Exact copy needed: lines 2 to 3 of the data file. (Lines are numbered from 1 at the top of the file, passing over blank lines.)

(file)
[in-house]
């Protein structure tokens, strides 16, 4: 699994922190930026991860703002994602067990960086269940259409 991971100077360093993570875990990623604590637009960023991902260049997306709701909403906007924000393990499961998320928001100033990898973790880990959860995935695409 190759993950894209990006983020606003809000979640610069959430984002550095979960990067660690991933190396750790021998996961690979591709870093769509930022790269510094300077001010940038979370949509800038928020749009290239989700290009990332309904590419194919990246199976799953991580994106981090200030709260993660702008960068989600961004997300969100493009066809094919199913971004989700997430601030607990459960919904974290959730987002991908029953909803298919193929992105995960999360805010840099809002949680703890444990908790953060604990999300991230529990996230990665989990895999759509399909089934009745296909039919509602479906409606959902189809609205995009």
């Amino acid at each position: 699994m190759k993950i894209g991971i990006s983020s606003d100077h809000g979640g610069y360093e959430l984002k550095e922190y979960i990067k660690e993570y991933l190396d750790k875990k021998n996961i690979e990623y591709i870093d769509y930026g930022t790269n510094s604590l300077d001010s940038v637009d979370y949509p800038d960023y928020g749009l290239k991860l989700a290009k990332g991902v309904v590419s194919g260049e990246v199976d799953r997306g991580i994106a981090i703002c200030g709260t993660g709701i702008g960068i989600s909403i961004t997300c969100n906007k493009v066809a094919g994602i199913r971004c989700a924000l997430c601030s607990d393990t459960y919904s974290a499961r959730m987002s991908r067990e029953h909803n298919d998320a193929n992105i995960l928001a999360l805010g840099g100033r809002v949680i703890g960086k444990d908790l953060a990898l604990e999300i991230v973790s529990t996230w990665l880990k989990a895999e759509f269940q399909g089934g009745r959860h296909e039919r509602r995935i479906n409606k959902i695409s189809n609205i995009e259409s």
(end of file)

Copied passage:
């Protein structure tokens, strides 16, 4: 699994922190930026991860703002994602067990960086269940259409 991971100077360093993570875990990623604590637009960023991902260049997306709701909403906007924000393990499961998320928001100033990898973790880990959860995935695409 190759993950894209990006983020606003809000979640610069959430984002550095979960990067660690991933190396750790021998996961690979591709870093769509930022790269510094300077001010940038979370949509800038928020749009290239989700290009990332309904590419194919990246199976799953991580994106981090200030709260993660702008960068989600961004997300969100493009066809094919199913971004989700997430601030607990459960919904974290959730987002991908029953909803298919193929992105995960999360805010840099809002949680703890444990908790953060604990999300991230529990996230990665989990895999759509399909089934009745296909039919509602479906409606959902189809609205995009």
């Amino acid at each position: 699994m190759k993950i894209g991971i990006s983020s606003d100077h809000g979640g610069y360093e959430l984002k550095e922190y979960i990067k660690e993570y991933l190396d750790k875990k021998n996961i690979e990623y591709i870093d769509y930026g930022t790269n510094s604590l300077d001010s940038v637009d979370y949509p800038d960023y928020g749009l290239k991860l989700a290009k990332g991902v309904v590419s194919g260049e990246v199976d799953r997306g991580i994106a981090i703002c200030g709260t993660g709701i702008g960068i989600s909403i961004t997300c969100n906007k493009v066809a094919g994602i199913r971004c989700a924000l997430c601030s607990d393990t459960y919904s974290a499961r959730m987002s991908r067990e029953h909803n298919d998320a193929n992105i995960l928001a999360l805010g840099g100033r809002v949680i703890g960086k444990d908790l953060a990898l604990e999300i991230v973790s529990t996230w990665l880990k989990a895999e759509f269940q399909g089934g009745r959860h296909e039919r509602r995935i479906n409606k959902i695409s189809n609205i995009e259409s």